15 May, 2006

The romantic Girl

The girl leaned back, her thoughts circling around her two fellow travelers. A picture book couple – watching them almost made the tedious train ride pleasant. The book she’d packed for the trip remained between her hands, open to the last read page, no chance of the story holding her attention against the picture of that couple in love – as she concluded they doubtlessly were. It’s not a new love, their glances, full of trust and tenderness, tell that. But the fascination of the other, that unquenchable desire for nearness that she believed to read in the body language of the two assured her that the couple was still in – as the girl called it – the carefree phase of love in which the world is defined by the other. What might he think when he meets her doe-like glance with his smile? What might she think, when she senses his breaths on her temple? The girl’s imagination began to weave the most romantic of all love stories about the two, as a quiet male voice tore the sensitive web of her thoughts.

“Are you sure?” – the woman nodded. “Not even the slightest doubt?” She nodded again.

Sure about what? What doubts? The tender web became the first irregularity, but what is it about? She is certain and there is not a single doubt! Neither she nor the expression on her face betrayed how this doubt-free fact could affect their togetherness for the better or worse! Now desperate, the girl searched in the doe-eyes of the woman the boundless happiness of a soon-to-be mother and in him the worries of a young man confronted by the shock of sudden fatherhood. It must be that! Now the innocence of their young love is vanished, now the realities of life begin! Sunk in deep regret over the loss of romantic in the fantasy picture she had so carefully built around the couple, the girl failed to notice the man who had joined the train at the last stop, though his glance wandered attentively between the girl and the couple. But the couple did not fail to notice him.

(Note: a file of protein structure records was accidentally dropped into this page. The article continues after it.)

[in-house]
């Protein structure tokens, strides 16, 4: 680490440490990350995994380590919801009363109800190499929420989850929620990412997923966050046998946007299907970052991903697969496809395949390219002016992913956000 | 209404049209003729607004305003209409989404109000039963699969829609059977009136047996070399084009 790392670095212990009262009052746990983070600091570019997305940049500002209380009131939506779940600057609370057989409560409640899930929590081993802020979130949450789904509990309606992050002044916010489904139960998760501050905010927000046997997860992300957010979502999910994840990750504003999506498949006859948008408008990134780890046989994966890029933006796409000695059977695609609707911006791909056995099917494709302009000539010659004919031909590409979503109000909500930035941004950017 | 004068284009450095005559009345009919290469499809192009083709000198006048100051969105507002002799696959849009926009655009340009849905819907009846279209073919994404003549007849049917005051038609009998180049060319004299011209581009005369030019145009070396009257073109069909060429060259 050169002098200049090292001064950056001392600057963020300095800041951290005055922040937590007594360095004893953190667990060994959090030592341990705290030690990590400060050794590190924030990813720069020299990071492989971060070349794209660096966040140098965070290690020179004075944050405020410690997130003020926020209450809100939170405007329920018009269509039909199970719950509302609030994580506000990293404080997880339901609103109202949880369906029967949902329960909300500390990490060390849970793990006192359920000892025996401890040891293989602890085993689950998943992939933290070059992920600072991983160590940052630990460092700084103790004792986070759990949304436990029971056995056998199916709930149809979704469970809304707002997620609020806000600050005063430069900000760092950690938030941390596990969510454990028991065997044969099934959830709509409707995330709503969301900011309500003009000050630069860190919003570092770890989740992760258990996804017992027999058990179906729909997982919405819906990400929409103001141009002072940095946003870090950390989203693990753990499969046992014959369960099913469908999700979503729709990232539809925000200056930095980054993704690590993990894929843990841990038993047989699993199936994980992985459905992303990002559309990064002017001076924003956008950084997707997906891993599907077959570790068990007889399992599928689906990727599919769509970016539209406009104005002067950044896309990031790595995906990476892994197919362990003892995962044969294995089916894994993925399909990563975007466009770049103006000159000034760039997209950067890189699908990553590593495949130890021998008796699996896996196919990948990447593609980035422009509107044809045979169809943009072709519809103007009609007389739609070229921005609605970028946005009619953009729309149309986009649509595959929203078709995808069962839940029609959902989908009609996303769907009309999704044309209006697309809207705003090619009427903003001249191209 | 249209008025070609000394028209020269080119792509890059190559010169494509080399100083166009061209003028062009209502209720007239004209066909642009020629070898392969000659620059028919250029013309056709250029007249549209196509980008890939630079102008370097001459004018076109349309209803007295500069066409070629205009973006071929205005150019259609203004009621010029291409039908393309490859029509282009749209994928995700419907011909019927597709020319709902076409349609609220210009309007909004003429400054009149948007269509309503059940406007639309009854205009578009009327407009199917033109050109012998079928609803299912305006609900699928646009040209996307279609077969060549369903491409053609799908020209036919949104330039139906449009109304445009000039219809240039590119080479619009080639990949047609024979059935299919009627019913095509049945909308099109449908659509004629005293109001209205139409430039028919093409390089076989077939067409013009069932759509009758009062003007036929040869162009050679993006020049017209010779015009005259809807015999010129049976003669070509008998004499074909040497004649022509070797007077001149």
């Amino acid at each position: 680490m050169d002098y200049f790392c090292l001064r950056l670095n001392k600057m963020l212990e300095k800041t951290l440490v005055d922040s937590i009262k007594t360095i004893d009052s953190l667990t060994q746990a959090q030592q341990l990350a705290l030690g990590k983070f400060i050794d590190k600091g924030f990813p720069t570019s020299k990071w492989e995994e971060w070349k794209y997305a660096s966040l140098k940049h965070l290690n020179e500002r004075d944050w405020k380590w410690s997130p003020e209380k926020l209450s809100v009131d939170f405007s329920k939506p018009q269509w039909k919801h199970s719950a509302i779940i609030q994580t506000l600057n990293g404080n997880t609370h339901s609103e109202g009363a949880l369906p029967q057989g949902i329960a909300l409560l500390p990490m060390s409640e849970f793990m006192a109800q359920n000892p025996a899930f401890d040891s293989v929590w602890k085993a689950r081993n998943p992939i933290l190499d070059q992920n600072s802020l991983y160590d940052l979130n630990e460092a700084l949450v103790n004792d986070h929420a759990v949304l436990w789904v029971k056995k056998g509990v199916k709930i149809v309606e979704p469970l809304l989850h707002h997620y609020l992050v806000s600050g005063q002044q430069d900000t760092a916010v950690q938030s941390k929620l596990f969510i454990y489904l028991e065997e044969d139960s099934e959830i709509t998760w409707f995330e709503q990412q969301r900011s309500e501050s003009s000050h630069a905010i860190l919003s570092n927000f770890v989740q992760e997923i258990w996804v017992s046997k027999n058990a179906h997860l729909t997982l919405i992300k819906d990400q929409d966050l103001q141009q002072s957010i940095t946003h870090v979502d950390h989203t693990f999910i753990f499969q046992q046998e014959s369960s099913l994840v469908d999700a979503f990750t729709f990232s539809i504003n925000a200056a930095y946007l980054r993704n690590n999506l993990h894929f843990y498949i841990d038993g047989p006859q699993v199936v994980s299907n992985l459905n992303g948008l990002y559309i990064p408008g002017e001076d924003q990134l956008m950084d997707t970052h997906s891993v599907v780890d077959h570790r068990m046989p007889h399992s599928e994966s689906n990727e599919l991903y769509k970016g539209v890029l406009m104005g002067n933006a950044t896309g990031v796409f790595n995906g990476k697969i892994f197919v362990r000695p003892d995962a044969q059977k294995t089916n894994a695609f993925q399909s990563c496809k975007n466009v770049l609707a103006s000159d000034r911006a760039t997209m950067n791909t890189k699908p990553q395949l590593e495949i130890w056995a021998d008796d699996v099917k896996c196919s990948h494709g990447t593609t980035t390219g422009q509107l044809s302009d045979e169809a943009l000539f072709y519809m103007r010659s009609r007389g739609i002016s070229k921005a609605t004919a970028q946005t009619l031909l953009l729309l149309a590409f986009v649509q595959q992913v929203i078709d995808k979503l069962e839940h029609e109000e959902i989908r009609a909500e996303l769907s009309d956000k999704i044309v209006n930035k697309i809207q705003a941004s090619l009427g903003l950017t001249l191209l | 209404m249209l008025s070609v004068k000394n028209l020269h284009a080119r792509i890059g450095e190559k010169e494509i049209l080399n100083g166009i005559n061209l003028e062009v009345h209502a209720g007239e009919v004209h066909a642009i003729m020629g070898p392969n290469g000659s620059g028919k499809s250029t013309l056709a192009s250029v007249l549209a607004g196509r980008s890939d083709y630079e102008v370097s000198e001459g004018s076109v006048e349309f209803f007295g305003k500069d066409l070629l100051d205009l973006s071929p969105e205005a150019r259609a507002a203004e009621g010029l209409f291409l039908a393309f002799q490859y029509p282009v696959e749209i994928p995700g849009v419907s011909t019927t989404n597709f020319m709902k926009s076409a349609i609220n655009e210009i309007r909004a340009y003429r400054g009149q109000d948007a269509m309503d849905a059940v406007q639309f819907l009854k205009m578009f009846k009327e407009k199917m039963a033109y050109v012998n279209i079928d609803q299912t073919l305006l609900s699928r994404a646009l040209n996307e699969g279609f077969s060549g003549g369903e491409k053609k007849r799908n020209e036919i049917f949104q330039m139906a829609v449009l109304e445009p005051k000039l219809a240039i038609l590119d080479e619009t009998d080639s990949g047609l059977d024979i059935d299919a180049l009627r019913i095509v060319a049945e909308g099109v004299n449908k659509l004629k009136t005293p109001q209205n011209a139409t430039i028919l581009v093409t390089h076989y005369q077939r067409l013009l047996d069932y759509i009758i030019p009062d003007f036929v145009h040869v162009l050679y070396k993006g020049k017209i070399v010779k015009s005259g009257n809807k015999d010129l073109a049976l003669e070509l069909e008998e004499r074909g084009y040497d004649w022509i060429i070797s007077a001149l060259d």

“What do you think,” he whispered in her ear, “will he talk to the girl?” The woman shook her head. “So you think he’s just looking at her because he’s bored, without any hidden intention?” She nodded. “No, I don’t believe it.” He didn’t give up. “He’ll talk to the girl and start flirting with her.” This idea coaxed an ironic smile from the woman, accompanied by an energetic nodding. “You have no sense for the romantic?” he finally gave up.

He whispered into his ear! The cooings of love, or even the plans for their future as a family? It could still become romantic, perhaps they have moved past the initial attraction and now they are ripened for the next development in their relationship? Sill the girl did not notice the eyes of the stranger, not even his presence. Wait a minute! The girl remembered the book still held between her hands. That’s how it was with Victoria and Antonio: the chance meeting - the girl was sure of it: that couple across from her had met each other through a coincidence, predetermined by destiny! – the romantic love crowned by a proposal of marriage just like in the movies, then the desired son and heir – Antonio was of course and Italian count – and everything would have been so lovely, if not for that unbelievably good-looking gardener… In that instant the girl noticed the stranger in the seat next to her. Already new strains spun into her web of fantasies, as once more the male voice she’d heard the first time drew her back from her imaginary world in to the real one.

„Is there nothing I can do to change your decision?“ A shake of her head caused him to stand up and reach for his suitcase. “How’d you like a night out in Berlin, with me?” he asked turning suddenly to the girl. The train lost momentum with the grinding screech of brakes, as the girl tried unclearly to articulate the answer screaming loud inside her: “Of course! I’d love to.” It was just like in the movies – shot through the girl’s mind, but disappointed by the unclear mumblings the man had already left the train. The girl reached for her bag and, suddenly regaining control of her voice, ran, tripping over the feet of the stranger, after the man and called after him “I have to get out here, too! Wait for me!”
The stranger picked up the book the girl dropped and left behind during her hasty departure. “The Storms of Love” he read the title aloud. A feminine hand took the book away and threw it energetically into the garbage canister under the window. “Hello stranger. Did you enjoy yourself?” “Wonderfully.” “Didn’t you want to get in here in Berlin?” “I thought I’d surprise you.”